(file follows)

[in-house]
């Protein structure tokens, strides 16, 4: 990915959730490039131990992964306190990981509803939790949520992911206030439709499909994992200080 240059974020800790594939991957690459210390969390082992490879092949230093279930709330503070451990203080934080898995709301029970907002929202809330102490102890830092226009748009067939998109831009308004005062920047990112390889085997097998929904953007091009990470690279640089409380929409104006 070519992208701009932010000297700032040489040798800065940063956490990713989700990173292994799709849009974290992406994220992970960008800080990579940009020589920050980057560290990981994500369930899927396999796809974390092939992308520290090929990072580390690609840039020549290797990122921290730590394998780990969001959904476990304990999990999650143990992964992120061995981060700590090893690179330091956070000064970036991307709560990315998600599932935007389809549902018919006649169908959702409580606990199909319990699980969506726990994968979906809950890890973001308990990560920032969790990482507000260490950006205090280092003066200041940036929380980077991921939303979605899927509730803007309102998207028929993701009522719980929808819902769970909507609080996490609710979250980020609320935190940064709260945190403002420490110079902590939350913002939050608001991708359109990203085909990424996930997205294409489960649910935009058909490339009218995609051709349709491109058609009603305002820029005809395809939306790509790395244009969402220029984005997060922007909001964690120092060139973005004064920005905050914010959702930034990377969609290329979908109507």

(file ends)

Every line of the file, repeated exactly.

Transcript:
[in-house]
């Protein structure tokens, strides 16, 4: 990915959730490039131990992964306190990981509803939790949520992911206030439709499909994992200080 240059974020800790594939991957690459210390969390082992490879092949230093279930709330503070451990203080934080898995709301029970907002929202809330102490102890830092226009748009067939998109831009308004005062920047990112390889085997097998929904953007091009990470690279640089409380929409104006 070519992208701009932010000297700032040489040798800065940063956490990713989700990173292994799709849009974290992406994220992970960008800080990579940009020589920050980057560290990981994500369930899927396999796809974390092939992308520290090929990072580390690609840039020549290797990122921290730590394998780990969001959904476990304990999990999650143990992964992120061995981060700590090893690179330091956070000064970036991307709560990315998600599932935007389809549902018919006649169908959702409580606990199909319990699980969506726990994968979906809950890890973001308990990560920032969790990482507000260490950006205090280092003066200041940036929380980077991921939303979605899927509730803007309102998207028929993701009522719980929808819902769970909507609080996490609710979250980020609320935190940064709260945190403002420490110079902590939350913002939050608001991708359109990203085909990424996930997205294409489960649910935009058909490339009218995609051709349709491109058609009603305002820029005809395809939306790509790395244009969402220029984005997060922007909001964690120092060139973005004064920005905050914010959702930034990377969609290329979908109507």